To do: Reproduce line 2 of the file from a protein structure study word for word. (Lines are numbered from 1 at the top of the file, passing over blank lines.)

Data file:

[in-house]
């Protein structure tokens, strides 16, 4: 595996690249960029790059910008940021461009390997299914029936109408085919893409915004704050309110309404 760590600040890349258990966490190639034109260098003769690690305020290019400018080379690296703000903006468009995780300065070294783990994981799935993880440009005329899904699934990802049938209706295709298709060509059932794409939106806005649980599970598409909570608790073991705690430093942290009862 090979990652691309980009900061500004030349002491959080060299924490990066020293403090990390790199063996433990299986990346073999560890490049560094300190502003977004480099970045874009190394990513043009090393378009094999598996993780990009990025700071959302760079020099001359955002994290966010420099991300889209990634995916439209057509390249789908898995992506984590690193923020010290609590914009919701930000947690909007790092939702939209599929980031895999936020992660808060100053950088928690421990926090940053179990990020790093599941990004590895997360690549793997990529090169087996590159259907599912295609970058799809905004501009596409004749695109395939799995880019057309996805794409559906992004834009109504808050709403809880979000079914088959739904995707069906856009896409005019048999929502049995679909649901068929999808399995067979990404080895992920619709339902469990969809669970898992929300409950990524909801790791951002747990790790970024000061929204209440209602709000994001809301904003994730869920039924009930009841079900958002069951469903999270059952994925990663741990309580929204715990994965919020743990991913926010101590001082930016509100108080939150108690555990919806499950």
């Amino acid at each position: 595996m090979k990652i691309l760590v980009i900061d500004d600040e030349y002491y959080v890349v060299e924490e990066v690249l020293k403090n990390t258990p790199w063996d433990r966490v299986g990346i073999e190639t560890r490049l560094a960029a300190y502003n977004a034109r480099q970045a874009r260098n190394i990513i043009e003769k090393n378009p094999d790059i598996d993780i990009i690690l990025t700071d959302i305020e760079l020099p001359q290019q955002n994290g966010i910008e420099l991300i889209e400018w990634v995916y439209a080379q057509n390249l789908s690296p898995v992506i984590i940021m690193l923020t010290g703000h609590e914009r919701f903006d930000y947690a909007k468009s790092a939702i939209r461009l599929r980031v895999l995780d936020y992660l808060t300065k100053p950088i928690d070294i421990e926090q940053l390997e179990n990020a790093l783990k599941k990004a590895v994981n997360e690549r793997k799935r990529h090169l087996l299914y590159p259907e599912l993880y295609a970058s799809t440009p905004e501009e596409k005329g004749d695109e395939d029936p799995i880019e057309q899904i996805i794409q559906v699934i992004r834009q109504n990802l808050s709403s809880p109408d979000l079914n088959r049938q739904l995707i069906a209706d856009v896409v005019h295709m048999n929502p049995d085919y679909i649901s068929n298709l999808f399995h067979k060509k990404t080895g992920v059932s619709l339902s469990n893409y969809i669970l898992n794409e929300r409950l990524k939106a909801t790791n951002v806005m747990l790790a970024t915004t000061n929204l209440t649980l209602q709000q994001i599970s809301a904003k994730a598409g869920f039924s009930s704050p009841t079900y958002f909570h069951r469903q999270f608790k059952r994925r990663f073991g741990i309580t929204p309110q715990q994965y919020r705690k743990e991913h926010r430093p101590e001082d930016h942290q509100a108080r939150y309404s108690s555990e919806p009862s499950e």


């Protein structure tokens, strides 16, 4: 595996690249960029790059910008940021461009390997299914029936109408085919893409915004704050309110309404 760590600040890349258990966490190639034109260098003769690690305020290019400018080379690296703000903006468009995780300065070294783990994981799935993880440009005329899904699934990802049938209706295709298709060509059932794409939106806005649980599970598409909570608790073991705690430093942290009862 090979990652691309980009900061500004030349002491959080060299924490990066020293403090990390790199063996433990299986990346073999560890490049560094300190502003977004480099970045874009190394990513043009090393378009094999598996993780990009990025700071959302760079020099001359955002994290966010420099991300889209990634995916439209057509390249789908898995992506984590690193923020010290609590914009919701930000947690909007790092939702939209599929980031895999936020992660808060100053950088928690421990926090940053179990990020790093599941990004590895997360690549793997990529090169087996590159259907599912295609970058799809905004501009596409004749695109395939799995880019057309996805794409559906992004834009109504808050709403809880979000079914088959739904995707069906856009896409005019048999929502049995679909649901068929999808399995067979990404080895992920619709339902469990969809669970898992929300409950990524909801790791951002747990790790970024000061929204209440209602709000994001809301904003994730869920039924009930009841079900958002069951469903999270059952994925990663741990309580929204715990994965919020743990991913926010101590001082930016509100108080939150108690555990919806499950």